Send key people to conferences outside the credit union industry. For instance, I attend SXSW Interactive in Austin annually in March. It attracts more than 20,000 people every year. It’s a real eye-opener on technology, consumer and digital trends. I also think more credit union people need to attend Finovate to get a broad perspective on the future of consumer finance. Imagine two packed days of fintech demos by countless new and established tech firms that are all clamoring to reinvent consumer finance. It’s held in San Francisco in spring and New York in fall.
For larger CUs, could you employ some thing like Google’s 20 percent time? As a motivation technique, Google uses a policy often called Innovation Time Off. Google engineers are encouraged to spend 20 percent of their work time on projects that interest them. Some of Google’s newer services, such as Gmail, Google News, Google+ and AdSense originated from these independent endeavors. In fact, half of all new product launches at Google have originated from the Innovation Time Off.
Looking outside the industry is important for inspiration and new ideas. But so is networking within the credit union world. I encourage you to get more employees involved with CUES and really dig into the services that are available as members. Check out the CUES Advancing Management Group Membership to get as many people in your CU involved as you like.
Belong to the Filene Research Institute and utilize its deep research and open-source ideas. In fact, why not encourage your emerging leaders to get involved with Filene’s i3 program?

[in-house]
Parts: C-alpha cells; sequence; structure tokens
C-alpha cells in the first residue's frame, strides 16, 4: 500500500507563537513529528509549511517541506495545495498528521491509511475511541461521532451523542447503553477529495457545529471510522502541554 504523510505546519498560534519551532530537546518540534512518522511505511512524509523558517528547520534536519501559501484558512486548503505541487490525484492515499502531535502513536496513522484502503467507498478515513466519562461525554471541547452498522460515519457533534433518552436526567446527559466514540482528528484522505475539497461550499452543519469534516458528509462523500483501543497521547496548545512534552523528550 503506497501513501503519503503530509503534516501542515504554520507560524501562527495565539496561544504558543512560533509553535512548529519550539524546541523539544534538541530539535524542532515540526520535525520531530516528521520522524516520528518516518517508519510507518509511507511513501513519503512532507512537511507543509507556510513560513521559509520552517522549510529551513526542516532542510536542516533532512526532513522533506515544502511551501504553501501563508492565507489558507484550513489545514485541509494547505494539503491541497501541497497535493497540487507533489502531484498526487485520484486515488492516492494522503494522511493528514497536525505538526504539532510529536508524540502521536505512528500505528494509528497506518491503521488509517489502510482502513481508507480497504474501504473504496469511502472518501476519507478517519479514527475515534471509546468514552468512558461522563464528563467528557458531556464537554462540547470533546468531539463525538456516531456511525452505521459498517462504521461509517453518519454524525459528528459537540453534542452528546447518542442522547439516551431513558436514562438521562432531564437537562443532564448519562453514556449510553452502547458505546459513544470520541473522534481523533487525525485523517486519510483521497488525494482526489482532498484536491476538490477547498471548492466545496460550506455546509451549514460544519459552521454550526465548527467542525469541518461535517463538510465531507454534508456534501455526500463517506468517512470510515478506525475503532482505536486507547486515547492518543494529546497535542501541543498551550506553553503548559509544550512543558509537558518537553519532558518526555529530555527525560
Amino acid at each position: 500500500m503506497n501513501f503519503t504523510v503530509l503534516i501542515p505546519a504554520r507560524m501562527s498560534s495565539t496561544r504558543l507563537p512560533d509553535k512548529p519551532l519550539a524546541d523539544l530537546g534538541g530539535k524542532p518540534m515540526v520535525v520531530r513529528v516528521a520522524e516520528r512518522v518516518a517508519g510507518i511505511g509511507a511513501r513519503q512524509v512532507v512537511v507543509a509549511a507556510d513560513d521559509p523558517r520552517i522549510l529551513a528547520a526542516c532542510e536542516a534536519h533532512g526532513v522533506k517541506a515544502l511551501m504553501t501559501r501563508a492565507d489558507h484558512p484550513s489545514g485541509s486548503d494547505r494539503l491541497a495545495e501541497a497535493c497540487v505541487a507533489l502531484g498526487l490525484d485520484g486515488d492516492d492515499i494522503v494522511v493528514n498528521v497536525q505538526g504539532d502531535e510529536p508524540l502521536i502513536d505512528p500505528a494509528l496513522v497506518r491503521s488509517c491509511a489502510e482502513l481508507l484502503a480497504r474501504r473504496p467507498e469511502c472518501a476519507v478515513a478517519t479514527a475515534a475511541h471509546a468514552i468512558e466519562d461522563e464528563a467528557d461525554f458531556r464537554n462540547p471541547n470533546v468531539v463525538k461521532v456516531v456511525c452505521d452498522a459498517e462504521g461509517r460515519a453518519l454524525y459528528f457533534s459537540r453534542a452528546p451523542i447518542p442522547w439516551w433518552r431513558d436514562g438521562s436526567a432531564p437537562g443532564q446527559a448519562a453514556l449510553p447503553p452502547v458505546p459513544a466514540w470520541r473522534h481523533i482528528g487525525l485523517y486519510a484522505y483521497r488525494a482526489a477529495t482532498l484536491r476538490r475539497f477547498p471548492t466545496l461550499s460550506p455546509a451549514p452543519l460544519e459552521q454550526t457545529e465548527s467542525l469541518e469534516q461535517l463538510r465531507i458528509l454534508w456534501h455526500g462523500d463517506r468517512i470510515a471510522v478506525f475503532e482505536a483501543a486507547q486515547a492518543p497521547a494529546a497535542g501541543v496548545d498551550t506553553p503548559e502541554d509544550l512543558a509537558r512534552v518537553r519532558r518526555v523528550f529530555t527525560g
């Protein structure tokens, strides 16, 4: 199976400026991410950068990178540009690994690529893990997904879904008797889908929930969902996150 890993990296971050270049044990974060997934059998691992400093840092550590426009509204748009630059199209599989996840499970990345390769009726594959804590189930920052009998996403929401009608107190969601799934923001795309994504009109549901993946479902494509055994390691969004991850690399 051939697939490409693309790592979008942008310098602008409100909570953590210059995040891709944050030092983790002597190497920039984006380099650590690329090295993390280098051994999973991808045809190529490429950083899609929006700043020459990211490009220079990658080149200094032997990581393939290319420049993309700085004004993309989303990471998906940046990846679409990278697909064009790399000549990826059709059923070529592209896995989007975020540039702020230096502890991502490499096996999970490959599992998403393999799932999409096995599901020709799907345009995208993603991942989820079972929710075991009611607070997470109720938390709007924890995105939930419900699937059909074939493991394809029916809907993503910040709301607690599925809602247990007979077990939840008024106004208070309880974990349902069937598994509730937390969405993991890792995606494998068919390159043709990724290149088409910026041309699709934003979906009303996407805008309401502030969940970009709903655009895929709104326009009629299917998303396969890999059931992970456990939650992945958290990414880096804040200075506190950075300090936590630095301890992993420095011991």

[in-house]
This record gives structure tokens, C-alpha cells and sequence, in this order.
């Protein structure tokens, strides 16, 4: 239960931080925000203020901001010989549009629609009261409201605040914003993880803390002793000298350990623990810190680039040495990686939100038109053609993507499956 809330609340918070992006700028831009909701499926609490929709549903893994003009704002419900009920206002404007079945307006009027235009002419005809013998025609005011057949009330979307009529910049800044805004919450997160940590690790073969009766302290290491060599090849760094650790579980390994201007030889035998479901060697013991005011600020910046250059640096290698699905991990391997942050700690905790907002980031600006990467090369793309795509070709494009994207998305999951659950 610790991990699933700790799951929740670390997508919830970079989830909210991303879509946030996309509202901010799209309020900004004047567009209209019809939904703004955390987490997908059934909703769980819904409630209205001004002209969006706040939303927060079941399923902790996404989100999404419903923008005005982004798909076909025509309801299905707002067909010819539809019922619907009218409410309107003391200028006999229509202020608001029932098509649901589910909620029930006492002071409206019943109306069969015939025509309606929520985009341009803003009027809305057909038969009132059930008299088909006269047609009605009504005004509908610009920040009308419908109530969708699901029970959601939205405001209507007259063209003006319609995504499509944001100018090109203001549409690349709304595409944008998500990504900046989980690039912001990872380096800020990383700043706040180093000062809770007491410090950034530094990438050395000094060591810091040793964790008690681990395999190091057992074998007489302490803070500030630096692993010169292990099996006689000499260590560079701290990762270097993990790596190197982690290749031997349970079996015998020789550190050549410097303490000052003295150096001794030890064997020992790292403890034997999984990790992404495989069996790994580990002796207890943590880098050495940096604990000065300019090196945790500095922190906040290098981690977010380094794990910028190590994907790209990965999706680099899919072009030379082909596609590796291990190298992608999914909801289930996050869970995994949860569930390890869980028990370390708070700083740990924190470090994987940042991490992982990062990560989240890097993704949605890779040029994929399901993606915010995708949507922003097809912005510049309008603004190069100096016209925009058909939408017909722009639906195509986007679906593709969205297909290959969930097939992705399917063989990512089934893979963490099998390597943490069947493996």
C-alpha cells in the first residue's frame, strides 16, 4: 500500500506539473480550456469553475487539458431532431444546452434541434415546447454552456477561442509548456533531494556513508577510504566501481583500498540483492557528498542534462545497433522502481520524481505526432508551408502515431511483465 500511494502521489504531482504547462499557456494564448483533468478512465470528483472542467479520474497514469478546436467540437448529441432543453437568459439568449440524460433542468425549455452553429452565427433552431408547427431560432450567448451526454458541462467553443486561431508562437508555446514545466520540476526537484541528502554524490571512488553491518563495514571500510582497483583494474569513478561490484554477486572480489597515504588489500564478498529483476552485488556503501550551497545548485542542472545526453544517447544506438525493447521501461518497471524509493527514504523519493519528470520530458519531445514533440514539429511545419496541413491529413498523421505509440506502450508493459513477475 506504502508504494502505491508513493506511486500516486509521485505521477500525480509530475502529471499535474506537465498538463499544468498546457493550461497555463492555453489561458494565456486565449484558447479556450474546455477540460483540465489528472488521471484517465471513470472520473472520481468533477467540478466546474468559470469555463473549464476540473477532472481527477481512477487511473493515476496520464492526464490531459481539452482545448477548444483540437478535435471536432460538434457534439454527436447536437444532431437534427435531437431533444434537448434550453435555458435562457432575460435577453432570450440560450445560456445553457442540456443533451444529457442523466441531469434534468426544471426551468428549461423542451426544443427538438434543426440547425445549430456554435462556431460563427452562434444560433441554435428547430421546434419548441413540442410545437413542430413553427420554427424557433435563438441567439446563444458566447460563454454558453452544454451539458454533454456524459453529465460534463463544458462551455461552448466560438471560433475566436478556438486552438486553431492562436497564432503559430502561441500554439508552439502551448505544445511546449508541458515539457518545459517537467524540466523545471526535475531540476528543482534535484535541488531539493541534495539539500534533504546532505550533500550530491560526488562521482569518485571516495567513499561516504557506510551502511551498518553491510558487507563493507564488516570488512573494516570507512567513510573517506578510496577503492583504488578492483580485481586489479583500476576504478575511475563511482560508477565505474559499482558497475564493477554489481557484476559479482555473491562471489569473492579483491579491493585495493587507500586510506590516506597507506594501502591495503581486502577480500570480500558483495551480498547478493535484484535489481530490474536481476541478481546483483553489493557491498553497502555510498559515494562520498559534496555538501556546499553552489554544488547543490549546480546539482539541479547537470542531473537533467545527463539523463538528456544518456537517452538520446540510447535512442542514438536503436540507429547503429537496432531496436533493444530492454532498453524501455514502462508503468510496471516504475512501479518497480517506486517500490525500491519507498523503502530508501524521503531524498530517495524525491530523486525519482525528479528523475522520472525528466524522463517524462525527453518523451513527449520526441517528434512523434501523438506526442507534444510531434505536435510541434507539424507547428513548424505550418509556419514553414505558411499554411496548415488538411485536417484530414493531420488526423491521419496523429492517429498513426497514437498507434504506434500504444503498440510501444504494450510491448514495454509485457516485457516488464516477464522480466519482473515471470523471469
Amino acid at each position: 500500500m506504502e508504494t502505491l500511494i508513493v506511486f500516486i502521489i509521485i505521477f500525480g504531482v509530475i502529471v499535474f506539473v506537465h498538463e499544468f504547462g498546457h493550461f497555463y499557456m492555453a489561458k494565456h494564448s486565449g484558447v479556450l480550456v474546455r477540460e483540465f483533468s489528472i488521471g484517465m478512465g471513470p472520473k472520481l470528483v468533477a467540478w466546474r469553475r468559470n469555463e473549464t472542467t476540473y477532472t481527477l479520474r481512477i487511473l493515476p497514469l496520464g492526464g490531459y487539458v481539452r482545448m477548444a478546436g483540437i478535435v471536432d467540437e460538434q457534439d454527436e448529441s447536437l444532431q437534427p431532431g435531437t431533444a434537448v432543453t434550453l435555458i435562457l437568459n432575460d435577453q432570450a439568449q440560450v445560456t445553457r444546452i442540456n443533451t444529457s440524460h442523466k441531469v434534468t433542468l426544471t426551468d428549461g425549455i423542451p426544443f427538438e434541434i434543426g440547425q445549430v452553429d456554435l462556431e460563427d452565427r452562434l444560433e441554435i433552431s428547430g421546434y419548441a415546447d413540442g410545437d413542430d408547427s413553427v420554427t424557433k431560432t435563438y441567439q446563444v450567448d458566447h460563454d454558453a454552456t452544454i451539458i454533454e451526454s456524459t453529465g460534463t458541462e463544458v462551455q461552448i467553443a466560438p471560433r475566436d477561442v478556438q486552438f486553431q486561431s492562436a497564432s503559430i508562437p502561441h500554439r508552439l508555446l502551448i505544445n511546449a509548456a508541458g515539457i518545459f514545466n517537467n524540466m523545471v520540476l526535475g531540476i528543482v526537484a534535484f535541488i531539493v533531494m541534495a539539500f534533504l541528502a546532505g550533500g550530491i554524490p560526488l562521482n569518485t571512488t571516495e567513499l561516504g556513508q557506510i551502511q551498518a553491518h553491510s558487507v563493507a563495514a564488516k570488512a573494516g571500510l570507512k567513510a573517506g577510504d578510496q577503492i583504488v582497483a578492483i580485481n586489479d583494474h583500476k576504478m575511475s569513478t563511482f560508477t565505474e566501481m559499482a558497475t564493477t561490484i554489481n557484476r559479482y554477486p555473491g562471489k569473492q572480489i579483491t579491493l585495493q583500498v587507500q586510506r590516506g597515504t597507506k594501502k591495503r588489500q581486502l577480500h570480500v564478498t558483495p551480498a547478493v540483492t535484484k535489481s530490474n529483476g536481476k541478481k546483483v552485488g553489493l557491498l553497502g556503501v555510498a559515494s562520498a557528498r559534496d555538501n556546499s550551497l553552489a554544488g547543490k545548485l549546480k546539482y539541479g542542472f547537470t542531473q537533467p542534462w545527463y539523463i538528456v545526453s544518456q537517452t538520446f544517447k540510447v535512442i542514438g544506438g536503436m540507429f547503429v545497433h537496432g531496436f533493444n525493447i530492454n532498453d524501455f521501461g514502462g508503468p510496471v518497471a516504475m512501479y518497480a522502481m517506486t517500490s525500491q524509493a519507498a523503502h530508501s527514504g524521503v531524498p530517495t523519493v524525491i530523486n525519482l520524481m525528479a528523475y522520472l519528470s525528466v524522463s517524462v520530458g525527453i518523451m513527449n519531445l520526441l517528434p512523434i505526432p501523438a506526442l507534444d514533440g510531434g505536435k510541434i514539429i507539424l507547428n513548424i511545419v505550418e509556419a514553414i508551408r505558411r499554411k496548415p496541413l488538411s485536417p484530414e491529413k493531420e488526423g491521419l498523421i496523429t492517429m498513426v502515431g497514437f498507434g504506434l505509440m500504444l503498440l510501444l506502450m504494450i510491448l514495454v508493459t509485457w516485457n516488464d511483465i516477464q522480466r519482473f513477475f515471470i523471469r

The Time to Start is Now
I’ve given you lots to think about and consider as you move forward. At the very least, start a dialogue between marketing and IT. Get your people out of their comfort zones and expose them to broader perspectives. Why not start simply by trying two or three of these ideas at your CU and see where things go? Put some desks together and try a cross-functional project. Try out a simple online project management tool like Basecamp. Hold regular cross-functional production meetings. Most of all, attack the future head on.
Can the marketing department and IT department at your credit union work more effectively together? I believe they can!
Tim McAlpine lives in Chilliwack, British Columbia, Canada. He is the President and Creative Director of Currency Marketing, an integrated marketing agency specializing in helping credit unions attract the next generation of members. Tim is best known as the creator of Young & Free and CUES Next Top Credit Union Exec, and co-creator of the CU Water Cooler.